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Bio Chapter 4

Day-to-day condition of Earth's atmosphere.
Average, year-after-year conditions of temperature and precipitation in a particular region
climate within a small area that differs significantly from the climate of the surrounding area
greenhouse effect
Trapping and build-up of heat in the atmosphere (troposphere) near the Earth's surface. Some of the heat flowing back toward space from the Earth's surface is absorbed by water vapor, carbon dioxide, ozone, and several other gases in the atmosphere and then reradiated back toward the Earth's surface. If the atmospheric concentrations of these greenhouse gases rise, the average temperature of the lower atmosphere will gradually increase.
an imaginary line around the Earth parallel to the equator
(ecology) the status of an organism within its environment and community (affecting its survival as a species; The range of physical and biological conditions in which a species obtains what it needs to survive and reproduce; Organism's job
the type of environment in which an organism or group normally lives or occurs; Organism's address
The ability to survive and reproduce under a range of environmental circumstances.
Any necessity of life
Examples: water, sunlight, water, and soil nutrients;
For animals space, shelter, types of food and places to feed
The struggle between organisms to survive in a habitat with limited resources
Competitive exclusion principle
ecological rule that states that no two species can occupy the same exact niche in the same habitat at the same time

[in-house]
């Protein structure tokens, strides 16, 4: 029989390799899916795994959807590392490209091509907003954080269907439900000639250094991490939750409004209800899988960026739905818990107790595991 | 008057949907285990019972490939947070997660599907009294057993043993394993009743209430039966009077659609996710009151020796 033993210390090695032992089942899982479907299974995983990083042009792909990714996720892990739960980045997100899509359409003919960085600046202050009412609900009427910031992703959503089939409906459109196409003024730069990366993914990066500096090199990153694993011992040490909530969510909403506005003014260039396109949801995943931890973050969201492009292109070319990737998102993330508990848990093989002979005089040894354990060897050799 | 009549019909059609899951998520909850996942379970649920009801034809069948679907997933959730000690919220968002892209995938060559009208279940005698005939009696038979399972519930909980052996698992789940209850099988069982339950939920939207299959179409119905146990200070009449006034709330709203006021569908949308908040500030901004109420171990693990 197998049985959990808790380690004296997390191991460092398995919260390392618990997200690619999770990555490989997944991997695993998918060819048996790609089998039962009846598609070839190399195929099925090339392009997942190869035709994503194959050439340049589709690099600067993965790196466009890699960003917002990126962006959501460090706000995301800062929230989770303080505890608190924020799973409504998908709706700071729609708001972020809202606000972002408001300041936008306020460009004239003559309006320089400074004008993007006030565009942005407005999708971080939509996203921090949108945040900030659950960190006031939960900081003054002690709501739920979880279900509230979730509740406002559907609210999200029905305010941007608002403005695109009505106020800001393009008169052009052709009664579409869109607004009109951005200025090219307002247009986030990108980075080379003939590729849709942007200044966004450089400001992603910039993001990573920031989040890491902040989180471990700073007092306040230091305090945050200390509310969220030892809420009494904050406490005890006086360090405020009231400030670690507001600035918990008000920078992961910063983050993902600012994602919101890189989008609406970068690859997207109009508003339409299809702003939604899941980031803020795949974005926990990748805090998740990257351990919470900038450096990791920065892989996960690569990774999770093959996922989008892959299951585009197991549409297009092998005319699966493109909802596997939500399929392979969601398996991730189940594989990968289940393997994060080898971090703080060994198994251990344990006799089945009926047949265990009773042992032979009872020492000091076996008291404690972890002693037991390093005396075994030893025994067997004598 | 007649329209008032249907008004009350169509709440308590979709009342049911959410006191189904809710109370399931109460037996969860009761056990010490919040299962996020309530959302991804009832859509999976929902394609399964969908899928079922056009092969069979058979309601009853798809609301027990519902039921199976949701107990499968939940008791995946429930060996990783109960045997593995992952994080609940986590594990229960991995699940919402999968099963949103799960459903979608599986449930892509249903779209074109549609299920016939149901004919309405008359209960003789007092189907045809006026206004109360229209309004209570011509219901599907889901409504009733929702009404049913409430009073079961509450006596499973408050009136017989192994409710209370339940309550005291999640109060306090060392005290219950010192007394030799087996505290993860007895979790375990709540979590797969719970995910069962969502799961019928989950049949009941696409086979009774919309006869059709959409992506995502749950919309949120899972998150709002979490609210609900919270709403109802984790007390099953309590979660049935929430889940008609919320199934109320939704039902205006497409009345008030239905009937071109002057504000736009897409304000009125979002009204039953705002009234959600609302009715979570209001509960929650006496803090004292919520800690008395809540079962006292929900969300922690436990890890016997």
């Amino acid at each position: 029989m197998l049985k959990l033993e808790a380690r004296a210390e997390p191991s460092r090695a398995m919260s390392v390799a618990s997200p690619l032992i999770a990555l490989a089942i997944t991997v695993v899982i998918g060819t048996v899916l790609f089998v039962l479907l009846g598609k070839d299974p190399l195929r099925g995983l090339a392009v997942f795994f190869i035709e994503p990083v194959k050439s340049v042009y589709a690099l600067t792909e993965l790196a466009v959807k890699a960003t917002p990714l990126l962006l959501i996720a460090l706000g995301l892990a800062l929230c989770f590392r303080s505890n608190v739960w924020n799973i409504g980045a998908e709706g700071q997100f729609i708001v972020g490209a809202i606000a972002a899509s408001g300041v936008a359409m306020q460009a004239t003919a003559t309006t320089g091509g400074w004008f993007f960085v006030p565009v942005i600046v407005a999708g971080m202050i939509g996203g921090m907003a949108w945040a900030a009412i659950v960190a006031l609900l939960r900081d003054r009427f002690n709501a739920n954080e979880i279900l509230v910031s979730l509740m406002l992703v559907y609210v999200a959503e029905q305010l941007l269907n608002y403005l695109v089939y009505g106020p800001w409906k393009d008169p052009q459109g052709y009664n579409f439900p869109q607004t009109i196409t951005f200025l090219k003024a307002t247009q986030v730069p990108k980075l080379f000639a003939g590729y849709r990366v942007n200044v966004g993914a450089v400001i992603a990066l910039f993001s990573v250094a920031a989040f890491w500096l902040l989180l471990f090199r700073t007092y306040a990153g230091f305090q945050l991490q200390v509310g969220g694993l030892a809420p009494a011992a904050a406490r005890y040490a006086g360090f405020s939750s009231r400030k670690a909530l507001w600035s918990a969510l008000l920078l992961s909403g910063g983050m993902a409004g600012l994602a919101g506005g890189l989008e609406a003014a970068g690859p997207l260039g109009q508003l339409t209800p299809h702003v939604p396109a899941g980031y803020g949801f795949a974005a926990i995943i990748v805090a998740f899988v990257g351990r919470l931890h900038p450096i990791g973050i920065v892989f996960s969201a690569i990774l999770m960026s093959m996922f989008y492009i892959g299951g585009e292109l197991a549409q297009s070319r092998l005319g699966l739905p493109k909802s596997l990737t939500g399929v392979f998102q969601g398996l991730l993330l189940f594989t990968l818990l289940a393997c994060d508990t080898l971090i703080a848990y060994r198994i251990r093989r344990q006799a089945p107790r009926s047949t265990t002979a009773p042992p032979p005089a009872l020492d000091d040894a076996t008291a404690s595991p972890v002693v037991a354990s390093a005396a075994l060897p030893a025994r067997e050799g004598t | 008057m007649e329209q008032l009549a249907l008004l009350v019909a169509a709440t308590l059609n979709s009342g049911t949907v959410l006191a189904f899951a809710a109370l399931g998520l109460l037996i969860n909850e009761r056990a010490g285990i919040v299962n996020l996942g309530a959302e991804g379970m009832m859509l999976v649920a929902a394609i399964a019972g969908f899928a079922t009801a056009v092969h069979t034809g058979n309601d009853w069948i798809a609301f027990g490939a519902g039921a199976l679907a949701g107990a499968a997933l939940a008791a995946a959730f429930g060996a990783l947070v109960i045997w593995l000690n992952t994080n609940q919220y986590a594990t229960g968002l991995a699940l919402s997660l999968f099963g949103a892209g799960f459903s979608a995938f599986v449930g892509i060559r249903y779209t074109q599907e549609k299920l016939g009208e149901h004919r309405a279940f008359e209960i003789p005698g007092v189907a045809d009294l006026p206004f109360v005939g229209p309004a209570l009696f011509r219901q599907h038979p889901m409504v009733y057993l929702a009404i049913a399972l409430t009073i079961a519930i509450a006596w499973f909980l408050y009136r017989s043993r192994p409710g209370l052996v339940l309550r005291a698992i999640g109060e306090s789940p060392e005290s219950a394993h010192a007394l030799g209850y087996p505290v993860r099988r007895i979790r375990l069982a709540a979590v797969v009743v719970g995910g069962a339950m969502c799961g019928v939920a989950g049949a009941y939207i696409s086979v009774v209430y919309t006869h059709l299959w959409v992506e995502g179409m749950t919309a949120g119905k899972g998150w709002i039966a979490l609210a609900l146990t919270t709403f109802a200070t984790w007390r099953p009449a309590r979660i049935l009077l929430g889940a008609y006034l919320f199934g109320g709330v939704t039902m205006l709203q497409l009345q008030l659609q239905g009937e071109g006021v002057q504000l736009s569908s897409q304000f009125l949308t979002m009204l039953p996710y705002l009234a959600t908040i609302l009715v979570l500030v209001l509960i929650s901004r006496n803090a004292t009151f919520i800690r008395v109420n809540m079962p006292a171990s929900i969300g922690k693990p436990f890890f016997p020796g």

interaction in which one organism captures and feeds on another organism
Herbivore-plant relationship
A relationship between herbivores and the plants they eat.
Keystone species
a species that is critical to the functioning of the ecosystem in which it lives because it affects the survival and abundance of many other species in its community
Any relationship in which two species live closely together
a symbiotic relationship in which both species benefit
symbiotic relationship in which one organism lives in or on another organism (the host) and consequently harms it
symbiotic relationship in which one member of the association benefits and the other is neither helped nor harmed
ecological succession
(ecology) the gradual and orderly process of change in an ecosystem brought about by the progressive replacement of one community by another until a stable climax is established
primary succession
an ecological succession that begins in a an area where no biotic community previously existed
secondary succession
succession following a disturbance that destroys a community without destroying the soil
climax communities
The endpoint of the successional sequence;
Community has reached steady state. It is stable
under its set of environmental conditions